The Christchurch Central City Recovery Plan has been publicly released following Cabinet approval of the document this week.  The Recovery Plan, prepared by CERA's Christchurch Central Development Unit (CCDU) over the past 100 days, includes implementation timelines, a blueprint for 17 "anchors projects" for the area, and numerous amendments to the Christchurch City District Plan.

Prime Minister John Key has said that the anchor projects will include entertainment and recreation venues as well as education, justice, emergency and health facilities.  The Government takes primary responsibility for the latter, while funding for the former, such as a new stadium, convention centre and metro sports facility will, according to Mr Key, "need to be worked out between the Christchurch City Council and the private sector."

Approval of the Plan means that discussions about the transfer of land ownership in central Christchurch can now be initiated. It was not possible for the CCDU to start direct negotiations with Christchurch landowners while working on its 100 day work programme.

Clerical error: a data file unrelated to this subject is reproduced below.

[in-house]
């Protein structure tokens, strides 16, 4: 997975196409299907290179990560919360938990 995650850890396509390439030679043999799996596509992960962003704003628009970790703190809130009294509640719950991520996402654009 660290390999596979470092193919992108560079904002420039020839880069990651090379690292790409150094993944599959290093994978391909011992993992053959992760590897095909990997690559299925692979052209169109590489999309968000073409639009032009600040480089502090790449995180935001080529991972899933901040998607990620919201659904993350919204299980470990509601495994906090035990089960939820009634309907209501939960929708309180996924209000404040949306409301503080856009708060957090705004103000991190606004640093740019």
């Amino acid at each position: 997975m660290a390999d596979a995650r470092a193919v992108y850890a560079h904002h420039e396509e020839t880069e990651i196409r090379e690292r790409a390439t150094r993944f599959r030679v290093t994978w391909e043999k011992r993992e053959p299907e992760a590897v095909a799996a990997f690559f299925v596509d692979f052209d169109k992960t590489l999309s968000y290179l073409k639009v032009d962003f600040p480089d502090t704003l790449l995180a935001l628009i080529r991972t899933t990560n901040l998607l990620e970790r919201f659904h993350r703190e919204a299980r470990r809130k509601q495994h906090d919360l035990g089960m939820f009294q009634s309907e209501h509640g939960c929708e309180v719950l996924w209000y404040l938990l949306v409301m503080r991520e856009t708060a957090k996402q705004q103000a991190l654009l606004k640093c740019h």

Canterbury Earthquake Recovery Minister Gerry Brownlee has said that while the Crown has the power to compulsorily acquire land under the Canterbury Earthquake Recovery Act 2011, strong preference is for negotiations to commence between relevant parties with a view to concluding purchases by the Crown on mutually agreed terms.

Mr Brownlee says that, without precluding the ability for parties to negotiate agreement in the first instance, the tight timelines set out for Christchurch's recovery mean the first steps of compulsory purchase can be expected to be taken this year.

Prices for all land acquisitions in the central city (other than the red zone residential areas declared earlier this year) will be based on market values at the date the land is acquired, to reflect the variable nature of inner city land and improvements.

The Recovery Plan directs that by the end of next week, land required for the city's anchor projects will be designated in the Christchurch City Council’s City Plan.  Designation will mean that present owners will have to seek the consent of the Minister (as the requiring authority) before they are able to alter the way the relevant land is used.